Removing the science part, isn’t this kind of what the most contemporary strands of Continental thought were trying to do? Isn’t saying philosophy is dead, the author has died, God is dead, etc., isn’t deconstructing everything in sight, travesing plateaus, seeing the world as a simulacra, declaring reality to have been left behind (add any other wacky French theory here), aren’t these all ways of saying the entire tradition of Western Philosophy (or thought) is problematic? Funny thing is, I don’t ever remember coming across a Darwinian theorist in those intellectual waters. Which is kind of strange. Here is something that is being worked on with results, facts and figures and numbers and graphs and all of those things scientists come up with that can be used to show an entirely non-phantom description of the universe, the mind, creation, etc., and as far as I’m aware it is never used. Looking at the number people willing to use Lacan as an expert with his idea that the absent is actually more present than what is present and the present is actually not there at all (seriously did this actually help anyone who went to get psychiatric help? I find it to be great fun to think in these lines, but outside of coming up with neat explanations for texts where does this go? What kind of proof can there be? It’s fun sophistry.), or overextending Marx to cover anything under the sun and stick it with a teleology, or to step back one level of influence, the continued predominance of Hegelian thinking, which where it’s true it’s kind of like saying so what, and where it’s wrong it’s embarrassing the degree that it’s wrong by.
I’m a little embarrassed that I never thought of the ramifications that Dennett pointed out until now. Not that I ever really studied Darwin at all, or any science for that matter, but just the general ideas that are opened up by his explanation of evolution aren’t a big intellectual leap to see how it ultimately undermines metaphysics, and can remove the boogeymen of the soul and god from the intelligent thoughts about causality.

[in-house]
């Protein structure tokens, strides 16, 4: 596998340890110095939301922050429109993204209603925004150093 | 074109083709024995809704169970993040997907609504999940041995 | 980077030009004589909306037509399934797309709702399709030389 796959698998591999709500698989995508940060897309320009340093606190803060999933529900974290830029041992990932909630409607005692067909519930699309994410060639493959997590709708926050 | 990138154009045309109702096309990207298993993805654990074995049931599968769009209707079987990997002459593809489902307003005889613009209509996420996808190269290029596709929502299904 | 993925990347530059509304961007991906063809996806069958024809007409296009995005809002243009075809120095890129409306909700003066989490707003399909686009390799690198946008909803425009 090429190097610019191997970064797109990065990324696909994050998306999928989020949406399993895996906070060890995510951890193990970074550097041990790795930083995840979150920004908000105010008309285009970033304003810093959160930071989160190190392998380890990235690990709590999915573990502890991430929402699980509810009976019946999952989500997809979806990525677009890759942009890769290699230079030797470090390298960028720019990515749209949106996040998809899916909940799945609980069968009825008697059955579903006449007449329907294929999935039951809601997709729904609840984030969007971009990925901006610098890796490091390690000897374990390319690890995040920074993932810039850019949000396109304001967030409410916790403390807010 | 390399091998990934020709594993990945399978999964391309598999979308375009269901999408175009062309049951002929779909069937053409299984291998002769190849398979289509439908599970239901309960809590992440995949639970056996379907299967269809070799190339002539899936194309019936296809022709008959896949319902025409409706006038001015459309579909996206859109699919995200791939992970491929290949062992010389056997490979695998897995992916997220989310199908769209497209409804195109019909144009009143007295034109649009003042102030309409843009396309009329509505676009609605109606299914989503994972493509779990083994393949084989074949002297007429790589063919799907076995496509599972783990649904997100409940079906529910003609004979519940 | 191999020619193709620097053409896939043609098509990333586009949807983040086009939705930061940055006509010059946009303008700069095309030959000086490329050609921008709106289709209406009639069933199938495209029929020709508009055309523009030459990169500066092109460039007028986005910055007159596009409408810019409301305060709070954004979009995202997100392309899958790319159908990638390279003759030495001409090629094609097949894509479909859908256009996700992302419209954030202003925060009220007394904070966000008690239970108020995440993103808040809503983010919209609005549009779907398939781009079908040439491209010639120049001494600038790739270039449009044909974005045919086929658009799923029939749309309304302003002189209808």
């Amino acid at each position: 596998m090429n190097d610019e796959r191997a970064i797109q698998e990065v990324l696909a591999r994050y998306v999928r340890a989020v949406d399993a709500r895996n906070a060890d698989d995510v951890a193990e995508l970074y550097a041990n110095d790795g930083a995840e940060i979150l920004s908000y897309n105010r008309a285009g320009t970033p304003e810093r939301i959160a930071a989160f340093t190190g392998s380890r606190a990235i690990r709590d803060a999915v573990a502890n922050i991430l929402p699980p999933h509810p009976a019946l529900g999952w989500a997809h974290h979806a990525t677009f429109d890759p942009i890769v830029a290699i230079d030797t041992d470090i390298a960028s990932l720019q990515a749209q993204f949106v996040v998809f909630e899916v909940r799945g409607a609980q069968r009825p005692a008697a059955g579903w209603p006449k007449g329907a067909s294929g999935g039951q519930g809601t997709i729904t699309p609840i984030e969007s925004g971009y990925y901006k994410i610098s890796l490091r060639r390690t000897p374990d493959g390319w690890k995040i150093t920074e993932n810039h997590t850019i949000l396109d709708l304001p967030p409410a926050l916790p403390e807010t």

4. Four is the tetrad. The most perfect number to Pythagoras, 1+2+3+4=10. I’m just throwing that in because I have nothing more. This review I thought would be more coherent. I thought I’d have something productive to say. I thought my thoughts on continental philosophy would be more substantial, but they aren’t. I’ll have to keep working on them and maybe share them in a review where they will be even more out of place.
Download Darwin's Dangerous Idea: Evolution and the Meanings of Life ERUB
Download Darwin's Dangerous Idea: Evolution and the Meanings of Life DOC
Download Darwin's Dangerous Idea: Evolution and the Meanings of Life TXT
Read information about the authorDaniel Clement Dennett III is a prominent philosopher whose research centers on philosophy of mind, science, and biology, particularly as they relate to evolutionary biology and cognitive science. He is the co-director of the Center for Cognitive Studies and the Austin B. Fletcher Professor of Philosophy at Tufts University. Dennett is a noted atheist, avid sailor, and advocate of the Brights movement.
Dennett received his B.A. in philosophy from Harvard University in 1963, where he was a student of W.V.O. Quine. In 1965, he received his D.Phil. from Christ Church, Oxford, where he studied under the ordinary language philosopher Gilbert Ryle.
Dennett gave the John Locke lectures at the University of Oxford in 1983, the Gavin David Young Lectures at Adelaide, Australia, in 1985, and the Tanner Lecture at Michigan in 1986, among many others. In 2001 he was awarded the Jean Nicod Prize, giving the Jean Nicod Lectures in Paris. He has received two Guggenheim Fellowships, a Fulbright Fellowship, and a Fellowship at the Center for Advanced Studies in Behavioral Science. He was elected to the American Academy of Arts and Sciences in 1987. He was the co-founder (1985) and co-director of the Curricular Software Studio at Tufts University, and has helped to design museum exhibits on computers for the Smithsonian Institution, the Museum of Science in Boston, and the Computer Museum in Boston. He is a Humanist Laureate of the International Academy of Humanism and a Fellow of the Committee for Skeptical Inquiry.